Good investment advice doesn’t always come from financial advisors. It can come from anywhere, even from someone like John Madden. The legendary former Super Bowl-winning coach of the Oakland Raiders once commented on the so-called “prevent defense,” a strategy sometimes used by football teams to prevent the offense from completing a long pass or gain major yardage. It’s an unexciting “play-it-safe” defense that can sometimes backfire because the defense is essentially allowing its opponent to make short, on-the-ground gains, and gain the ability to score regardless.
Said Madden, “All a prevent defense does is prevent you from winning.”
Some financial advisors employ a “prevent defense” too. But they call it something else, like “downside protection” or “investing not to lose.” They refer to past performance of certain stocks and investment products as if that’s a sure way to predict the future. They’ll advise broad diversification, spreading out your money every which way to attempt to avoid risk. If you are nearing or in retirement, they might say, “You’ve made your money, it’s time to protect it,” and suggest parking it in that relatively “safe” 10 year government bond.
But is this really good advice? Or is it, like Madden’s advice, just a safe way to prevent you from winning? Sure, you might weather the downturns. But will you really benefit when the bear market turns bullish?
Let’s get one thing straight: investing – any type of investing – involves risk. If you’re truly risk averse, there might be better places to put your money, like your mattress.
But in my experience, there are VERY few investors that need a “prevent defense” style of investing. In fact, “investing not to lose” can have a terrible effect on your long-term retirement portfolio. Instead, investors need to be better educated about actual risk and how a financial advisor intends to help you accomplish what you need. Because risk is actually GOOD for you over the long term.
Yes it’s true, successful investing sometimes can and will be very uncomfortable for the investor. But THAT’s OK!! If you have a long time horizon (and by long, I don’t mean 25 years, but really anything over 5 years, which is most people), you need to know that you can benefit tremendously by investing with some risk. And by the way, if you are nearing or already retired, this means you too! The 65 year old today is going to live another 20 years on average. Just because you are retired doesn’t mean you shut off all the risk from your portfolio. Doing so can be devastating for your future income and real value of your portfolio.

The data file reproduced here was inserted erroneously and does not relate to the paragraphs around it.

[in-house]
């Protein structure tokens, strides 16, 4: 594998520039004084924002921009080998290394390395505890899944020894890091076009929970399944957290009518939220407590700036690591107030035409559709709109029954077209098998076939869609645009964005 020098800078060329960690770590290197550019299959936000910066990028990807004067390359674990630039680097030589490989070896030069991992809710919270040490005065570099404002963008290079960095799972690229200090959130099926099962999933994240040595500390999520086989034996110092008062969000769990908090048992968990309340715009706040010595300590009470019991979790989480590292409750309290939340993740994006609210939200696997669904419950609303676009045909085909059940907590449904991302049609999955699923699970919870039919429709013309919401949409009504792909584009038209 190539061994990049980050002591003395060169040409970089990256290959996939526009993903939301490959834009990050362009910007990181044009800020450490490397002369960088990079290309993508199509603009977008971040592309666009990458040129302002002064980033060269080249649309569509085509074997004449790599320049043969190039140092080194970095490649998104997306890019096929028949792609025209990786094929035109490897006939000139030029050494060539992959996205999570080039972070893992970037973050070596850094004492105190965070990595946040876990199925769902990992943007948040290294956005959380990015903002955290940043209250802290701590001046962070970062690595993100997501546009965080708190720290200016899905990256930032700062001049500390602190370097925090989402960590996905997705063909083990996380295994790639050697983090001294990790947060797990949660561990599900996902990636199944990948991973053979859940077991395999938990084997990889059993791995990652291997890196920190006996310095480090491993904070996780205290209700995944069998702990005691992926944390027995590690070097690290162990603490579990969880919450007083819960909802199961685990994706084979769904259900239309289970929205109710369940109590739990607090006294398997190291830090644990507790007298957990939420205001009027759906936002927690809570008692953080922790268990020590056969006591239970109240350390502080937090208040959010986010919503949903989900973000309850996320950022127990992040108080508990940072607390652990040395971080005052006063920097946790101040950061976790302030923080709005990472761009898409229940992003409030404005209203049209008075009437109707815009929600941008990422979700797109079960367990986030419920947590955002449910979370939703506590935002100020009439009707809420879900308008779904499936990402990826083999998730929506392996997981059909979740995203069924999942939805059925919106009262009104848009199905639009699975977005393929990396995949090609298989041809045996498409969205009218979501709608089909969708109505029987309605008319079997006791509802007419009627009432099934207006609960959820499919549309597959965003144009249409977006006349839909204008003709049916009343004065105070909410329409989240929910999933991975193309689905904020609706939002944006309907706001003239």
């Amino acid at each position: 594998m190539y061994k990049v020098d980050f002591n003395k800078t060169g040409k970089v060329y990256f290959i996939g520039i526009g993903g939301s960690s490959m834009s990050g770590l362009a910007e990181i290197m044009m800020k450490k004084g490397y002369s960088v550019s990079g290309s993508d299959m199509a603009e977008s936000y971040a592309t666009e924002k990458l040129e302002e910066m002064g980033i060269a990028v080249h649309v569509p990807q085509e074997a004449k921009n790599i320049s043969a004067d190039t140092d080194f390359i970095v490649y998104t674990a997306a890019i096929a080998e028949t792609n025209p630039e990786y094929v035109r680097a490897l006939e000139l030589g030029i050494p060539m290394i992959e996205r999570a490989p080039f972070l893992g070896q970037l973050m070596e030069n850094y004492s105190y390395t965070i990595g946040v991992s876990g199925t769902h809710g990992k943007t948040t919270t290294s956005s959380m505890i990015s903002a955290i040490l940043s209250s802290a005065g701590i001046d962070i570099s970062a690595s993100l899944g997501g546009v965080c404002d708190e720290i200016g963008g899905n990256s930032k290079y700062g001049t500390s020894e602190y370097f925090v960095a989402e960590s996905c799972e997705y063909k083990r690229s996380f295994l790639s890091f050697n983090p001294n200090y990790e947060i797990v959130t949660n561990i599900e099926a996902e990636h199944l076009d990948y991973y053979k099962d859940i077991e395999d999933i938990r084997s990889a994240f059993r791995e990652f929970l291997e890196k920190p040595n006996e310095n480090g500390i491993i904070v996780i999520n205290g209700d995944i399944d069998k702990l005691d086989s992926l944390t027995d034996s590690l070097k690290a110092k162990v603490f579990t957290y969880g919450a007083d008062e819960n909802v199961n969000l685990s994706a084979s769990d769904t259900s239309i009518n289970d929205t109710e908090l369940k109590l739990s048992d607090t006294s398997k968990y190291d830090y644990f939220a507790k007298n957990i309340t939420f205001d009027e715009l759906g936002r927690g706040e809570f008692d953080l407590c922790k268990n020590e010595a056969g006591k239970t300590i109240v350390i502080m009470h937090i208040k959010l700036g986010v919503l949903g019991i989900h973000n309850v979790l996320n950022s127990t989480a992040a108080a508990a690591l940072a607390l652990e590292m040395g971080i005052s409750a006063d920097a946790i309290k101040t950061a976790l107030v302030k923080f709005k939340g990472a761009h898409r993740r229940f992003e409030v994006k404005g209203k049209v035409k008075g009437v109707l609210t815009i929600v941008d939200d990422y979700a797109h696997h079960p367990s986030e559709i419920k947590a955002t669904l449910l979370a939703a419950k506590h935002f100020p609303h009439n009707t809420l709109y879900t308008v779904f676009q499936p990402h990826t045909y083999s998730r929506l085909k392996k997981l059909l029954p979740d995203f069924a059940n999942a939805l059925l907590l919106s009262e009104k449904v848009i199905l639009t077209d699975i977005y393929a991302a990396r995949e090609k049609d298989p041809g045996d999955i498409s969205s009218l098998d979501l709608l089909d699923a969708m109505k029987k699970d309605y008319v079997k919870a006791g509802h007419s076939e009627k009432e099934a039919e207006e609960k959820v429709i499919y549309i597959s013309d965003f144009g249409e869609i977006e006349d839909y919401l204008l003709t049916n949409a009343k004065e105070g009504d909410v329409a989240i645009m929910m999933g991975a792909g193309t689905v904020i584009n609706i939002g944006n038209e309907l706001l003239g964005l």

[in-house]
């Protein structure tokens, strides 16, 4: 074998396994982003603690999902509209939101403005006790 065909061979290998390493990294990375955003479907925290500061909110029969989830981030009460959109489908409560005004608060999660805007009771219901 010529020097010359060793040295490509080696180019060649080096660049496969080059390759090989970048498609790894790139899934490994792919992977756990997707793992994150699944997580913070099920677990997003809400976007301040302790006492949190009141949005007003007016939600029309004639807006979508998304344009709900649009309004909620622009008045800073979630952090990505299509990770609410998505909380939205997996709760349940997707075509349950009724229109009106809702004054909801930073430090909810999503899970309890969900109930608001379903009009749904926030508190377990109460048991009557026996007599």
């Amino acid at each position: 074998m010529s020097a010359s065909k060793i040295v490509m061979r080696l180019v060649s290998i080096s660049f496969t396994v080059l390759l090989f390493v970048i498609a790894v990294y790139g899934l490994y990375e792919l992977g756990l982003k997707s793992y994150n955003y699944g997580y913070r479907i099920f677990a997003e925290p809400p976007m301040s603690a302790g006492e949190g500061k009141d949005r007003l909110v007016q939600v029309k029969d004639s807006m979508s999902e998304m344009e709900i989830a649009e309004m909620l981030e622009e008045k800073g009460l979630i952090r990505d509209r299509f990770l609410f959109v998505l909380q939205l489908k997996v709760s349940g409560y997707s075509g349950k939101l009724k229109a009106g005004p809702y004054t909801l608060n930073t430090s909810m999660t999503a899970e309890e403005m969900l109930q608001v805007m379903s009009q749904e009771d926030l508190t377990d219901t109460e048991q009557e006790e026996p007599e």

Consider that relatively “safe” government or municipal bond you might be investing in. Let’s say you invested $1 million in a portfolio of 10-year bonds . . . a pretty common term that we see. While the interest may be enough to satisfy your lifestyle now, what happens as each year goes by? How much is that income payment going to be worth after inflation is factored in, since your payment is fixed at the same amount from the beginning, but just about everything else in your life has increased in cost?
And how about when the bond matures? One of the biggest selling points of bonds is security . . . that your principal amount will be returned to you at the end of the term. While that sounds great on the surface, just think for a moment: What is $1,000,000 going to be worth 10 years from now? Assuming a historical average annual inflation rate of 3.5%, that $1 million is actually worth roughly $700K.
Wait . . WHAT?! How safe is that? Actually, THAT sounds pretty risky to me.
A good financial advisor is one who considers the true goals and objectives of the individual client, and recommends a strategy that has the greatest potential to get them where they need to be. Good financial advice is NOT some “off-the-shelf” template that is entirely focused on appealing solely to what the client might want to hear. Now, that doesn’t mean an investment advisor should throw caution to the wind or roll the dice on every hot new stock that comes down the pike. It just means there’s a big difference between perceived “safe” investing and smart investing, and how, in the long run, smart investing is a much better way to reach that goal post.
Investing in securities is subject to risk and may involve loss of principal. No strategy assures success or
guarantees against loss.
The opinions voiced in this material are for general information only and are not intended to provide specific advice or recommendations for any individual.
Government bonds and Treasury bills are guaranteed by the US government as to the timely payment of principal and interest and, if held to maturity, offer a fixed rate of return and fixed principal value.
Municipal bonds are subject to availability and change in price. They are subject to market and interest rate risk if sold prior to maturity. Bond values will decline as interest rates rise. Interest income may be subject to the alternative minimum tax. Municipal bonds are federally tax-free but other state and local taxes may apply.